Spices and flavors have been used for thousands of years all over the world, beginning when people used simple herbs or spices to flavor their food. Today, the flavor industry is comprised of hundreds of companies all over the world.
What do you get when you combine the essences of lemon, banana, raspberry and pineapple? Strawberry of course. Unless you’re a flavorist, that is probably a surprising response.
You don’t have to be a flavor chemist to know that some foods go well together and others don’t. A 2015 study, Analysis of Food Pairing in Regional Cuisines of India, looked at why this happens, particularly in India, which is home to many regional cuisines. Food pairing, as described by the study, is the “compatibility of two ingredients in a recipe in terms of their shared flavor compounds.” “We quantify food pairing with the help of flavor profiles of ingredients. Flavor profile represents a set of volatile compounds that render the characteristic taste and smell to the ingredient.”
Words like salty, sweet, sour, and bitter describe common flavor taste perceptions, but taste alone does not make up your entire flavor experience. Other aspects like appearance, aroma, sound, and texture also contribute to a flavor’s taste.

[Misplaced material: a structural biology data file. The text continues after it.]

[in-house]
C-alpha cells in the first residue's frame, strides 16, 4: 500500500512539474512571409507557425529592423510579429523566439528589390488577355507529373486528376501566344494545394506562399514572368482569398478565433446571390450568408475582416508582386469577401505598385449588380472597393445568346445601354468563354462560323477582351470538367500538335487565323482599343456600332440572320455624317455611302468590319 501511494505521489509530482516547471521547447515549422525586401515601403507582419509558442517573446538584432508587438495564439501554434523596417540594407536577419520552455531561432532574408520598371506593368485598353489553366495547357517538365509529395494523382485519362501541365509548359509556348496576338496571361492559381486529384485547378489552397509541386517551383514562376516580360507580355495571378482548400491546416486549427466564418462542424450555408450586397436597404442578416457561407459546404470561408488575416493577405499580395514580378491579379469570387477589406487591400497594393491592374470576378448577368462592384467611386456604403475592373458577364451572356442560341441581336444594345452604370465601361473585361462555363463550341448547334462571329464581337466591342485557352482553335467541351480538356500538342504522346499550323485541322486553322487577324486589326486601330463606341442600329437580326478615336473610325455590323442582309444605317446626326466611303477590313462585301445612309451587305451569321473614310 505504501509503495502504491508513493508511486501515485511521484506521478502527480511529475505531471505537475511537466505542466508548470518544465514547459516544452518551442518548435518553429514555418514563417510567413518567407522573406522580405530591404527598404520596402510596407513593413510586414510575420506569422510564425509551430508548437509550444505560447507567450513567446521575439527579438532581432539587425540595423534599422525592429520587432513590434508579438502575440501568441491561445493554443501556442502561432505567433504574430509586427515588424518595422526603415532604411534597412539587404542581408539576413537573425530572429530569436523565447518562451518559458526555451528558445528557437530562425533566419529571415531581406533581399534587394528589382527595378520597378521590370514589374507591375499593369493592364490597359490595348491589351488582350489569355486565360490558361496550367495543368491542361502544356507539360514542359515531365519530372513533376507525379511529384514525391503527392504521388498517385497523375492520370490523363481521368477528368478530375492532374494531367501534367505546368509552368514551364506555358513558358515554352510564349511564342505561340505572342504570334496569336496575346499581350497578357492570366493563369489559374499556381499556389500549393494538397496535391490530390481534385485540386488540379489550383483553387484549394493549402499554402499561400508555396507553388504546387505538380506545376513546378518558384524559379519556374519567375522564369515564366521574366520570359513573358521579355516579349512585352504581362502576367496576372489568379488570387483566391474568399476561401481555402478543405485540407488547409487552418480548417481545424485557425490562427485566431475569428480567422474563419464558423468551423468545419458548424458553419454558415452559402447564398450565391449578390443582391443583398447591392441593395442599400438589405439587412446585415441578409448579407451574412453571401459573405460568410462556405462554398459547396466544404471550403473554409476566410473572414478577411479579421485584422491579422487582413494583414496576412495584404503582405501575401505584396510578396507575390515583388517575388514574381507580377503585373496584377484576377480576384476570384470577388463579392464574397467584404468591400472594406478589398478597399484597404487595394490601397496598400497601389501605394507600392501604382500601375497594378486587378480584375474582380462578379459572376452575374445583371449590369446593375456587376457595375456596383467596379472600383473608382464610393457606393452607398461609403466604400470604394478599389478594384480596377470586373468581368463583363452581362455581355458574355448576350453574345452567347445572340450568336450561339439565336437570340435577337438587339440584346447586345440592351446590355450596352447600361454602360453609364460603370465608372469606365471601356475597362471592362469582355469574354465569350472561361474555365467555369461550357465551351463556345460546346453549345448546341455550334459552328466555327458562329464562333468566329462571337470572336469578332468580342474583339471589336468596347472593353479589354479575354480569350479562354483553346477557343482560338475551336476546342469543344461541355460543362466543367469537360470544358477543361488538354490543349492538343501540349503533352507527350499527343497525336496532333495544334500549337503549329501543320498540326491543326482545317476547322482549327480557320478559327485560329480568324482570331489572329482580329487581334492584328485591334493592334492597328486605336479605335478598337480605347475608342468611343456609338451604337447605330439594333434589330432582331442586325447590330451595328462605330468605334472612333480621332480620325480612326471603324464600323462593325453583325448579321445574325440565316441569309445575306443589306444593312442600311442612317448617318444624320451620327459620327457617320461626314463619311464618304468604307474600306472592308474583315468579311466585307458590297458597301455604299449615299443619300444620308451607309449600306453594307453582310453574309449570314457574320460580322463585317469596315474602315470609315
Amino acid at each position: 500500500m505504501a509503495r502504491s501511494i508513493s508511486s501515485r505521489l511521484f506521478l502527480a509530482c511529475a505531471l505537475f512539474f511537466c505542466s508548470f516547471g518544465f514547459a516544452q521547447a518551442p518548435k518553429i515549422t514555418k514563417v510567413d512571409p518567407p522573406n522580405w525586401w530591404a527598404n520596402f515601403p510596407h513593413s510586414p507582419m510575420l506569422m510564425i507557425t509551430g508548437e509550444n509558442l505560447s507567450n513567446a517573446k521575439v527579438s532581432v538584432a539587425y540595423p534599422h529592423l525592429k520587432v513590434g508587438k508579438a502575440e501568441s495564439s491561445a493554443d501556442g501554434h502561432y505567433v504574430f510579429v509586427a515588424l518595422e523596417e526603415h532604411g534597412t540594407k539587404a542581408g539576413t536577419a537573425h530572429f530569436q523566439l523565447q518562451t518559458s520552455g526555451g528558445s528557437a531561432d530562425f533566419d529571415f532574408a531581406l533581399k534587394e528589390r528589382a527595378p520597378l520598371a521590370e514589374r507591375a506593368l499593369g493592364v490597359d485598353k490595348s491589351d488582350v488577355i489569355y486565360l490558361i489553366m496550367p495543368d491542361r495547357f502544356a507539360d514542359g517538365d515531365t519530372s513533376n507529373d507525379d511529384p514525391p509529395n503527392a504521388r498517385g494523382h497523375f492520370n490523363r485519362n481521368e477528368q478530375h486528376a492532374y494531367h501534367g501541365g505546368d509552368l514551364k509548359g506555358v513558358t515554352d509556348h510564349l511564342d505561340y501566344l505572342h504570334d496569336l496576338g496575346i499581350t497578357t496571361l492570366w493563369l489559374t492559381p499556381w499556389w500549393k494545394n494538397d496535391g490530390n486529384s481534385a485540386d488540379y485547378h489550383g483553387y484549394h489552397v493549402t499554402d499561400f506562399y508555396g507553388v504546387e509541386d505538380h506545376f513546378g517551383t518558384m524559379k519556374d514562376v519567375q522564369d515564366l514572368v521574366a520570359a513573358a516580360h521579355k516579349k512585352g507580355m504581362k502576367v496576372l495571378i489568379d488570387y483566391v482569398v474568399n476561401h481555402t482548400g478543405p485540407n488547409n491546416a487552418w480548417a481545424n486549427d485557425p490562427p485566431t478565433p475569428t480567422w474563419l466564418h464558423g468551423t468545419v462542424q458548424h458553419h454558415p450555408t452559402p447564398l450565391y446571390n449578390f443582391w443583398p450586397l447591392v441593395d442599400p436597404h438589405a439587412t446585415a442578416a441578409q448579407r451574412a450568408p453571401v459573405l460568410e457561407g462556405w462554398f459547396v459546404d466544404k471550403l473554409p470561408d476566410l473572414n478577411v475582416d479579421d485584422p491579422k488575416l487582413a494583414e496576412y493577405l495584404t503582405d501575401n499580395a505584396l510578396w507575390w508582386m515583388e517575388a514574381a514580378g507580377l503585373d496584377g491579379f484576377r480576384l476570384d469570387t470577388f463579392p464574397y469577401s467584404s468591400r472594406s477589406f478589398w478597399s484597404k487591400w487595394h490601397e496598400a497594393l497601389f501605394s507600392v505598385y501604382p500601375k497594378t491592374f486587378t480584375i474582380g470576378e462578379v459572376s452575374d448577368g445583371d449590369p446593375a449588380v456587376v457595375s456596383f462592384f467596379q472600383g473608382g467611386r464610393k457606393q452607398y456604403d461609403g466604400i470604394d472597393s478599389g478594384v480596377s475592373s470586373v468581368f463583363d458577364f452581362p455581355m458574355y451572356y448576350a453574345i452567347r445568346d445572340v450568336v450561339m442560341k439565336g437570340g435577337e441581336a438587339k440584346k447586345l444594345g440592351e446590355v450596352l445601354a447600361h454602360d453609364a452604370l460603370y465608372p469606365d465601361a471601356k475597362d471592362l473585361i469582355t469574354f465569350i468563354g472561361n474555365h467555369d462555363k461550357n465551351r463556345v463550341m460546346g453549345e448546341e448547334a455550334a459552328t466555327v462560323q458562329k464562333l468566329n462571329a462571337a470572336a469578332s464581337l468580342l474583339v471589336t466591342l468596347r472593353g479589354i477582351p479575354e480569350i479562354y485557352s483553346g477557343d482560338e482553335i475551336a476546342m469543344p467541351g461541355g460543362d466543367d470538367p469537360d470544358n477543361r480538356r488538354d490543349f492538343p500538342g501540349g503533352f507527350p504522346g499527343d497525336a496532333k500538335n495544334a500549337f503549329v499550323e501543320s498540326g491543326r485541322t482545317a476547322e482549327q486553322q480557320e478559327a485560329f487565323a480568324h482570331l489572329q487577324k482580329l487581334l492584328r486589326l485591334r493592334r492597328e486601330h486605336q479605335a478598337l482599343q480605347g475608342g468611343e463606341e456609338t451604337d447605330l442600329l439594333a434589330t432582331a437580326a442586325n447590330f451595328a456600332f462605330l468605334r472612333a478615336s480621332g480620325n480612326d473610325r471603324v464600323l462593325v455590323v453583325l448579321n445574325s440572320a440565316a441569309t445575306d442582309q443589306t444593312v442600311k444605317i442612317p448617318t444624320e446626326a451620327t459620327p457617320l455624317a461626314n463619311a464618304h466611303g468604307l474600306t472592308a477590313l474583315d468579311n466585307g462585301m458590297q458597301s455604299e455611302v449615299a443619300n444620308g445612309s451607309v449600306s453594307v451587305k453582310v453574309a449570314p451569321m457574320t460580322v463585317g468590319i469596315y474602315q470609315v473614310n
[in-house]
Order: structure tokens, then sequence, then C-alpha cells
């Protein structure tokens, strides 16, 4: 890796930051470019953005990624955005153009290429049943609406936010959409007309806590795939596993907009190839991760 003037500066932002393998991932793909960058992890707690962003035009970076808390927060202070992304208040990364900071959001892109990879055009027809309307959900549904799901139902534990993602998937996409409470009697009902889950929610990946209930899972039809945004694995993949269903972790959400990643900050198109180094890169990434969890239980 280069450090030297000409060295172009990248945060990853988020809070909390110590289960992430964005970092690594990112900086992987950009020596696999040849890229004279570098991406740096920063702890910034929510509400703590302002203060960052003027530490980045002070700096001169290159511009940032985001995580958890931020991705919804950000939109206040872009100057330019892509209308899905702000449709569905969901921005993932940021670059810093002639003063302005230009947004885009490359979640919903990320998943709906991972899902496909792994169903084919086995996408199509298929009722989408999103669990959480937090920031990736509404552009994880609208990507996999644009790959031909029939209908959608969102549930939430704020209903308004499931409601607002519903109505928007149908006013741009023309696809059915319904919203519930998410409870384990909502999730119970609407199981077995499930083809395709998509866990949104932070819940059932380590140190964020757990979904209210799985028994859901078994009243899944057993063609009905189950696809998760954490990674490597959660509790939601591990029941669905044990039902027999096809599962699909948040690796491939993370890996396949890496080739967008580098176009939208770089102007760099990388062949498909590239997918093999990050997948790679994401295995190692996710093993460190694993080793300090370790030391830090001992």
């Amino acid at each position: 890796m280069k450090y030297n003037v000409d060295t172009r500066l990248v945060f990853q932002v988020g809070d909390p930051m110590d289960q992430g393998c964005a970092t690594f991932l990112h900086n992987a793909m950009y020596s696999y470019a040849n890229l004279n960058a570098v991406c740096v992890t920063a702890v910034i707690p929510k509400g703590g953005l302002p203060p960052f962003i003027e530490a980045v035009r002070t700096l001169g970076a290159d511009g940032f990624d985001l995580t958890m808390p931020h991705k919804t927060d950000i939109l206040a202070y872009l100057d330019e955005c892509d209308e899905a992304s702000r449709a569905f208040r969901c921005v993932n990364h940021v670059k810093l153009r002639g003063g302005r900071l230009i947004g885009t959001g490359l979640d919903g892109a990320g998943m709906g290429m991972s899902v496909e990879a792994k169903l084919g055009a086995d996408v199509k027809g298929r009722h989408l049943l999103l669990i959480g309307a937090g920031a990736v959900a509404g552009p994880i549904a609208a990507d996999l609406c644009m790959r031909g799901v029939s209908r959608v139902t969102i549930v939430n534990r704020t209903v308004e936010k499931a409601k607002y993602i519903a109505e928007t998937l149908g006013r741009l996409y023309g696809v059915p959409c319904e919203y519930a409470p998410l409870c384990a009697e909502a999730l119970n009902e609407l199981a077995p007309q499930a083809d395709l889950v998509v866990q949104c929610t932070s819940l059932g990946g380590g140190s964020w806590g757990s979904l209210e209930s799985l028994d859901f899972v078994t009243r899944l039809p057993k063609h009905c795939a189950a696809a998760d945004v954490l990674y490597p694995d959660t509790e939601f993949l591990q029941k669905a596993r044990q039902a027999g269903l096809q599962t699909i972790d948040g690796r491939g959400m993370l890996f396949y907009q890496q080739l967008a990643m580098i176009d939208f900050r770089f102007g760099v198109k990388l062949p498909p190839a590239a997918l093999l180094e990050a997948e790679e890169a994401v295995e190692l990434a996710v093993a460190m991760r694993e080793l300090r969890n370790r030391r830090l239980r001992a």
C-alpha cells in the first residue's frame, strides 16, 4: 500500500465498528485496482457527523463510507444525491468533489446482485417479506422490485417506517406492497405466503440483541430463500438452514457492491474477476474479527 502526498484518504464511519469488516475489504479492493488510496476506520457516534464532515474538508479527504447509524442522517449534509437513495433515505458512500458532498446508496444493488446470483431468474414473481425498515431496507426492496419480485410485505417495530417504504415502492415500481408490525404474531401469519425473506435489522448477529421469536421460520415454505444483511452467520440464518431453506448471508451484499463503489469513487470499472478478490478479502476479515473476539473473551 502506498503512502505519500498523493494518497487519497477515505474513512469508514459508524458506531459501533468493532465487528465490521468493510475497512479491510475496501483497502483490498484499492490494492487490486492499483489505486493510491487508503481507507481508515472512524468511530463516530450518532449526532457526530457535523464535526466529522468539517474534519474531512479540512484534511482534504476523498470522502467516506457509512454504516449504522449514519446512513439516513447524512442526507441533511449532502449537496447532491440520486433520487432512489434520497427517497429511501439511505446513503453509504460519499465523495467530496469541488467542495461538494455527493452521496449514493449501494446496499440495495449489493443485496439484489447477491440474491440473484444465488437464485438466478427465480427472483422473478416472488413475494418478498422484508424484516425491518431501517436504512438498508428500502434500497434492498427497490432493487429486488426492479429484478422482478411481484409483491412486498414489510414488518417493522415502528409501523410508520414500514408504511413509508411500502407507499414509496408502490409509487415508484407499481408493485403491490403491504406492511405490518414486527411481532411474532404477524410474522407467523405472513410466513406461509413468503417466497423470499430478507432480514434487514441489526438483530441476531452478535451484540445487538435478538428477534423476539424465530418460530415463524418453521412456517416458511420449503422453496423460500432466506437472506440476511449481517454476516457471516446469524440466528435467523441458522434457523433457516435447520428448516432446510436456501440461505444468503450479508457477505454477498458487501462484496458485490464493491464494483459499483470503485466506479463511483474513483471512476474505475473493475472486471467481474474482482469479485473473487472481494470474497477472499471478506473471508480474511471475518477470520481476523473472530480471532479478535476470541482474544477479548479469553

Here’s a challenge: Create a heart-healthy, low sodium, low calorie dish that everyone will crave. Ready, Set, Go! This is the task for chefs today who are looking to meet customers’ health expectations without sacrificing flavor.
In recent years, American cuisine has expanded its traditional menu to include fresh new international foods and flavors, resulting in a clear increase in the number of international restaurants, cookbooks, and ingredients sold in supermarkets.
Have you ever opened a bag of potato chips and thought to yourself “I wish I could have a chip that tasted like Chicken & Waffles or Sriracha?” Your wish is now a reality.